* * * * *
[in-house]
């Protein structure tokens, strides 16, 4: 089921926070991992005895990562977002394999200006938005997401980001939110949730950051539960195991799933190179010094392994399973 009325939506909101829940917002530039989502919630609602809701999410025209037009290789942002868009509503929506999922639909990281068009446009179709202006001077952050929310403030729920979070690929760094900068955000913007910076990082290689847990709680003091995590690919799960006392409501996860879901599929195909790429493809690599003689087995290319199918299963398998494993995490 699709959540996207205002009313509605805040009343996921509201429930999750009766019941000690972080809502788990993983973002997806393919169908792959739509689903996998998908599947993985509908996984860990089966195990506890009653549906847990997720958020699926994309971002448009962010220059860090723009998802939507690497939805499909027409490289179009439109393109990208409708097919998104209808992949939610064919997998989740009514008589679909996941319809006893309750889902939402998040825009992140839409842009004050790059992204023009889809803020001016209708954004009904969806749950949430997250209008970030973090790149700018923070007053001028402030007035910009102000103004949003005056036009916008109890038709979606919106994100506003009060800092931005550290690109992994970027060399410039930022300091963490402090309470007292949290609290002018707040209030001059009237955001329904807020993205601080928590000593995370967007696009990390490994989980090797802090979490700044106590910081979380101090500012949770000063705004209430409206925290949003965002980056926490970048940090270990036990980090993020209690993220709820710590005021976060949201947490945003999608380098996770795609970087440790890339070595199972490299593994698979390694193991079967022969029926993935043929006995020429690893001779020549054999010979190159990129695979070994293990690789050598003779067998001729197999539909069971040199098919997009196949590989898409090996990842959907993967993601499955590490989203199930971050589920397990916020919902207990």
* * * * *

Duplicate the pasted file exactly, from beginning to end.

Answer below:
[in-house]
């Protein structure tokens, strides 16, 4: 089921926070991992005895990562977002394999200006938005997401980001939110949730950051539960195991799933190179010094392994399973 009325939506909101829940917002530039989502919630609602809701999410025209037009290789942002868009509503929506999922639909990281068009446009179709202006001077952050929310403030729920979070690929760094900068955000913007910076990082290689847990709680003091995590690919799960006392409501996860879901599929195909790429493809690599003689087995290319199918299963398998494993995490 699709959540996207205002009313509605805040009343996921509201429930999750009766019941000690972080809502788990993983973002997806393919169908792959739509689903996998998908599947993985509908996984860990089966195990506890009653549906847990997720958020699926994309971002448009962010220059860090723009998802939507690497939805499909027409490289179009439109393109990208409708097919998104209808992949939610064919997998989740009514008589679909996941319809006893309750889902939402998040825009992140839409842009004050790059992204023009889809803020001016209708954004009904969806749950949430997250209008970030973090790149700018923070007053001028402030007035910009102000103004949003005056036009916008109890038709979606919106994100506003009060800092931005550290690109992994970027060399410039930022300091963490402090309470007292949290609290002018707040209030001059009237955001329904807020993205601080928590000593995370967007696009990390490994989980090797802090979490700044106590910081979380101090500012949770000063705004209430409206925290949003965002980056926490970048940090270990036990980090993020209690993220709820710590005021976060949201947490945003999608380098996770795609970087440790890339070595199972490299593994698979390694193991079967022969029926993935043929006995020429690893001779020549054999010979190159990129695979070994293990690789050598003779067998001729197999539909069971040199098919997009196949590989898409090996990842959907993967993601499955590490989203199930971050589920397990916020919902207990």